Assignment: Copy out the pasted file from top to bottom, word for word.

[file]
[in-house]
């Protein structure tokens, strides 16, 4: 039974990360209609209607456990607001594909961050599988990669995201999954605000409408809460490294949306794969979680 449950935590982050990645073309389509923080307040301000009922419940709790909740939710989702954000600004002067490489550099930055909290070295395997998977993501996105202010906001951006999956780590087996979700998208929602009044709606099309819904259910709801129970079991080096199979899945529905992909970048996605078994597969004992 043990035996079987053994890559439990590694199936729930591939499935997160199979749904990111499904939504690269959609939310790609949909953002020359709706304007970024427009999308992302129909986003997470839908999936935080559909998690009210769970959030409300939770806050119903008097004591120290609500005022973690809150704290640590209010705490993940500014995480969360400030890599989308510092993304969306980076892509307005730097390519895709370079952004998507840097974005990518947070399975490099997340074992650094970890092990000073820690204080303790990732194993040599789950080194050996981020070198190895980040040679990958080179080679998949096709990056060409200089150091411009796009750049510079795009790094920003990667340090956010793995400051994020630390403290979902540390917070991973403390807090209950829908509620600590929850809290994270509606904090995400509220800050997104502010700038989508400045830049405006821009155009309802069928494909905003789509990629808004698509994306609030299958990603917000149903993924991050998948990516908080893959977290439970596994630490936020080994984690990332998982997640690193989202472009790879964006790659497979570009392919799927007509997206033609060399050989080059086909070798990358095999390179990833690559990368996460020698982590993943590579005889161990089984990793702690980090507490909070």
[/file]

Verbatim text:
[in-house]
């Protein structure tokens, strides 16, 4: 039974990360209609209607456990607001594909961050599988990669995201999954605000409408809460490294949306794969979680 449950935590982050990645073309389509923080307040301000009922419940709790909740939710989702954000600004002067490489550099930055909290070295395997998977993501996105202010906001951006999956780590087996979700998208929602009044709606099309819904259910709801129970079991080096199979899945529905992909970048996605078994597969004992 043990035996079987053994890559439990590694199936729930591939499935997160199979749904990111499904939504690269959609939310790609949909953002020359709706304007970024427009999308992302129909986003997470839908999936935080559909998690009210769970959030409300939770806050119903008097004591120290609500005022973690809150704290640590209010705490993940500014995480969360400030890599989308510092993304969306980076892509307005730097390519895709370079952004998507840097974005990518947070399975490099997340074992650094970890092990000073820690204080303790990732194993040599789950080194050996981020070198190895980040040679990958080179080679998949096709990056060409200089150091411009796009750049510079795009790094920003990667340090956010793995400051994020630390403290979902540390917070991973403390807090209950829908509620600590929850809290994270509606904090995400509220800050997104502010700038989508400045830049405006821009155009309802069928494909905003789509990629808004698509994306609030299958990603917000149903993924991050998948990516908080893959977290439970596994630490936020080994984690990332998982997640690193989202472009790879964006790659497979570009392919799927007509997206033609060399050989080059086909070798990358095999390179990833690559990368996460020698982590993943590579005889161990089984990793702690980090507490909070």